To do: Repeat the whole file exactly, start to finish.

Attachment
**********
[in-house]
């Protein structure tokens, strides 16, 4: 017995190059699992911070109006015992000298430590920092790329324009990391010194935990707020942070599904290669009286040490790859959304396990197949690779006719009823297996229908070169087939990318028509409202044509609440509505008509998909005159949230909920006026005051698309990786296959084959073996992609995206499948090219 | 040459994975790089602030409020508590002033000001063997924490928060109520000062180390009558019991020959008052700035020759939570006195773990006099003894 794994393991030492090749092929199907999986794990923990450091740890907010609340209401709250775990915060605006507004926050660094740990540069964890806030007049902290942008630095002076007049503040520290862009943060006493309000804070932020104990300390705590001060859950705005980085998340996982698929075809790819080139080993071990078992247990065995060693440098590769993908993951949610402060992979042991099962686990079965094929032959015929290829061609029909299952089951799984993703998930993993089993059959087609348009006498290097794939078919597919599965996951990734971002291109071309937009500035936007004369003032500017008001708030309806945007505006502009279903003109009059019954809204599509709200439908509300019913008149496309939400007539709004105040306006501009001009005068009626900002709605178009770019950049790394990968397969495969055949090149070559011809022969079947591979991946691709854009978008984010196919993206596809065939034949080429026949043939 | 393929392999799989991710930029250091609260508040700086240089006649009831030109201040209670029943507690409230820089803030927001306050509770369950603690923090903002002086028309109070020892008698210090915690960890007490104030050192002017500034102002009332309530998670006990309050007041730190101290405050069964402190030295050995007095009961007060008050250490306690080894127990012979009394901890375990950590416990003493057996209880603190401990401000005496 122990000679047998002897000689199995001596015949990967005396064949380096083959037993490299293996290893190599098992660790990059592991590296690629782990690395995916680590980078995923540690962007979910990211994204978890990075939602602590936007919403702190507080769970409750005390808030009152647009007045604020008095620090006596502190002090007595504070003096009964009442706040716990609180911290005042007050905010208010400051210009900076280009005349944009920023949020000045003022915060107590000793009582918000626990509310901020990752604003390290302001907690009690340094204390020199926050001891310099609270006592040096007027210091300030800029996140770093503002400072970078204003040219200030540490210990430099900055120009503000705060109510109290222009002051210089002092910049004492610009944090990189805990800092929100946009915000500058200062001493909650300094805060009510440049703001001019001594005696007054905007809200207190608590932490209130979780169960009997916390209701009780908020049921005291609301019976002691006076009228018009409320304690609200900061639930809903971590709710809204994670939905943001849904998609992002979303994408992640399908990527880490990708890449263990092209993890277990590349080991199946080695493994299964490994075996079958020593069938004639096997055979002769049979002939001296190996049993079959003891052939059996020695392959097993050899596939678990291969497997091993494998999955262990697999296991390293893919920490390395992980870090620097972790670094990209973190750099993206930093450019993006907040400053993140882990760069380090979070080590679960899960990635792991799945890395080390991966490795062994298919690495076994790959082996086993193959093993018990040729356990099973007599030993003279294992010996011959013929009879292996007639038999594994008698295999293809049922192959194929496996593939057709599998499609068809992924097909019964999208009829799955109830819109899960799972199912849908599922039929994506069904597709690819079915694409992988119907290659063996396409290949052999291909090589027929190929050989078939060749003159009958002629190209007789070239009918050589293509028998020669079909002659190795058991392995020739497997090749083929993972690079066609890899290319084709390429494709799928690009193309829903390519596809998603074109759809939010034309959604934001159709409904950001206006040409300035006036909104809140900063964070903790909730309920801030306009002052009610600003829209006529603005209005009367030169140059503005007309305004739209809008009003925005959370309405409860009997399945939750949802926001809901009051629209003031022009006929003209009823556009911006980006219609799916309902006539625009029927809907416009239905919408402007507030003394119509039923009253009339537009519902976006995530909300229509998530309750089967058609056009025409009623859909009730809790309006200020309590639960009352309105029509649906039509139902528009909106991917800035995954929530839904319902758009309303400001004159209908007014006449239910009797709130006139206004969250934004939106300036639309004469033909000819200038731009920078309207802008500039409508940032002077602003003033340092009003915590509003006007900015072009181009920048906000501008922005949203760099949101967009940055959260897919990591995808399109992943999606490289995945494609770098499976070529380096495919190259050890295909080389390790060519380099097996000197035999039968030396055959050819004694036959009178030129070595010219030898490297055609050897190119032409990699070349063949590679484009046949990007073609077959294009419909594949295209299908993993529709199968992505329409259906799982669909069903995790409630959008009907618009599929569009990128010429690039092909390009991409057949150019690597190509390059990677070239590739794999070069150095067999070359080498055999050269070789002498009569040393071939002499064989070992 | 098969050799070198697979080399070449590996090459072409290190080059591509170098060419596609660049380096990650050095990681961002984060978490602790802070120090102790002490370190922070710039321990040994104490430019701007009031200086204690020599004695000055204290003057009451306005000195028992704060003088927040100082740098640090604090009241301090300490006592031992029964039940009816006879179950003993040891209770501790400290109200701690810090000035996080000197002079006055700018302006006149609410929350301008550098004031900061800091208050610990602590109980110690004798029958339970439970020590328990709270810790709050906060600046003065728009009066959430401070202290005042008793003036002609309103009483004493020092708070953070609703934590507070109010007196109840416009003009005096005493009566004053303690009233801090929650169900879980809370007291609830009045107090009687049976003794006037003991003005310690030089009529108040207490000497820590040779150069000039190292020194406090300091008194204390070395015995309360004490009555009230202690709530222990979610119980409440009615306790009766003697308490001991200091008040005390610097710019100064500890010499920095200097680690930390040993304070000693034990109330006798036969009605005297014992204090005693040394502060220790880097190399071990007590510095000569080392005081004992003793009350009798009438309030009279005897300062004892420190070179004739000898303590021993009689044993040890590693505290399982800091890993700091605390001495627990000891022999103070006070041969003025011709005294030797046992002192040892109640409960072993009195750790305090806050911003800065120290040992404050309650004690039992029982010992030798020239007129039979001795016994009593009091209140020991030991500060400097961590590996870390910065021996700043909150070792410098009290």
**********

[in-house]
């Protein structure tokens, strides 16, 4: 017995190059699992911070109006015992000298430590920092790329324009990391010194935990707020942070599904290669009286040490790859959304396990197949690779006719009823297996229908070169087939990318028509409202044509609440509505008509998909005159949230909920006026005051698309990786296959084959073996992609995206499948090219 | 040459994975790089602030409020508590002033000001063997924490928060109520000062180390009558019991020959008052700035020759939570006195773990006099003894 794994393991030492090749092929199907999986794990923990450091740890907010609340209401709250775990915060605006507004926050660094740990540069964890806030007049902290942008630095002076007049503040520290862009943060006493309000804070932020104990300390705590001060859950705005980085998340996982698929075809790819080139080993071990078992247990065995060693440098590769993908993951949610402060992979042991099962686990079965094929032959015929290829061609029909299952089951799984993703998930993993089993059959087609348009006498290097794939078919597919599965996951990734971002291109071309937009500035936007004369003032500017008001708030309806945007505006502009279903003109009059019954809204599509709200439908509300019913008149496309939400007539709004105040306006501009001009005068009626900002709605178009770019950049790394990968397969495969055949090149070559011809022969079947591979991946691709854009978008984010196919993206596809065939034949080429026949043939 | 393929392999799989991710930029250091609260508040700086240089006649009831030109201040209670029943507690409230820089803030927001306050509770369950603690923090903002002086028309109070020892008698210090915690960890007490104030050192002017500034102002009332309530998670006990309050007041730190101290405050069964402190030295050995007095009961007060008050250490306690080894127990012979009394901890375990950590416990003493057996209880603190401990401000005496 122990000679047998002897000689199995001596015949990967005396064949380096083959037993490299293996290893190599098992660790990059592991590296690629782990690395995916680590980078995923540690962007979910990211994204978890990075939602602590936007919403702190507080769970409750005390808030009152647009007045604020008095620090006596502190002090007595504070003096009964009442706040716990609180911290005042007050905010208010400051210009900076280009005349944009920023949020000045003022915060107590000793009582918000626990509310901020990752604003390290302001907690009690340094204390020199926050001891310099609270006592040096007027210091300030800029996140770093503002400072970078204003040219200030540490210990430099900055120009503000705060109510109290222009002051210089002092910049004492610009944090990189805990800092929100946009915000500058200062001493909650300094805060009510440049703001001019001594005696007054905007809200207190608590932490209130979780169960009997916390209701009780908020049921005291609301019976002691006076009228018009409320304690609200900061639930809903971590709710809204994670939905943001849904998609992002979303994408992640399908990527880490990708890449263990092209993890277990590349080991199946080695493994299964490994075996079958020593069938004639096997055979002769049979002939001296190996049993079959003891052939059996020695392959097993050899596939678990291969497997091993494998999955262990697999296991390293893919920490390395992980870090620097972790670094990209973190750099993206930093450019993006907040400053993140882990760069380090979070080590679960899960990635792991799945890395080390991966490795062994298919690495076994790959082996086993193959093993018990040729356990099973007599030993003279294992010996011959013929009879292996007639038999594994008698295999293809049922192959194929496996593939057709599998499609068809992924097909019964999208009829799955109830819109899960799972199912849908599922039929994506069904597709690819079915694409992988119907290659063996396409290949052999291909090589027929190929050989078939060749003159009958002629190209007789070239009918050589293509028998020669079909002659190795058991392995020739497997090749083929993972690079066609890899290319084709390429494709799928690009193309829903390519596809998603074109759809939010034309959604934001159709409904950001206006040409300035006036909104809140900063964070903790909730309920801030306009002052009610600003829209006529603005209005009367030169140059503005007309305004739209809008009003925005959370309405409860009997399945939750949802926001809901009051629209003031022009006929003209009823556009911006980006219609799916309902006539625009029927809907416009239905919408402007507030003394119509039923009253009339537009519902976006995530909300229509998530309750089967058609056009025409009623859909009730809790309006200020309590639960009352309105029509649906039509139902528009909106991917800035995954929530839904319902758009309303400001004159209908007014006449239910009797709130006139206004969250934004939106300036639309004469033909000819200038731009920078309207802008500039409508940032002077602003003033340092009003915590509003006007900015072009181009920048906000501008922005949203760099949101967009940055959260897919990591995808399109992943999606490289995945494609770098499976070529380096495919190259050890295909080389390790060519380099097996000197035999039968030396055959050819004694036959009178030129070595010219030898490297055609050897190119032409990699070349063949590679484009046949990007073609077959294009419909594949295209299908993993529709199968992505329409259906799982669909069903995790409630959008009907618009599929569009990128010429690039092909390009991409057949150019690597190509390059990677070239590739794999070069150095067999070359080498055999050269070789002498009569040393071939002499064989070992 | 098969050799070198697979080399070449590996090459072409290190080059591509170098060419596609660049380096990650050095990681961002984060978490602790802070120090102790002490370190922070710039321990040994104490430019701007009031200086204690020599004695000055204290003057009451306005000195028992704060003088927040100082740098640090604090009241301090300490006592031992029964039940009816006879179950003993040891209770501790400290109200701690810090000035996080000197002079006055700018302006006149609410929350301008550098004031900061800091208050610990602590109980110690004798029958339970439970020590328990709270810790709050906060600046003065728009009066959430401070202290005042008793003036002609309103009483004493020092708070953070609703934590507070109010007196109840416009003009005096005493009566004053303690009233801090929650169900879980809370007291609830009045107090009687049976003794006037003991003005310690030089009529108040207490000497820590040779150069000039190292020194406090300091008194204390070395015995309360004490009555009230202690709530222990979610119980409440009615306790009766003697308490001991200091008040005390610097710019100064500890010499920095200097680690930390040993304070000693034990109330006798036969009605005297014992204090005693040394502060220790880097190399071990007590510095000569080392005081004992003793009350009798009438309030009279005897300062004892420190070179004739000898303590021993009689044993040890590693505290399982800091890993700091605390001495627990000891022999103070006070041969003025011709005294030797046992002192040892109640409960072993009195750790305090806050911003800065120290040992404050309650004690039992029982010992030798020239007129039979001795016994009593009091209140020991030991500060400097961590590996870390910065021996700043909150070792410098009290």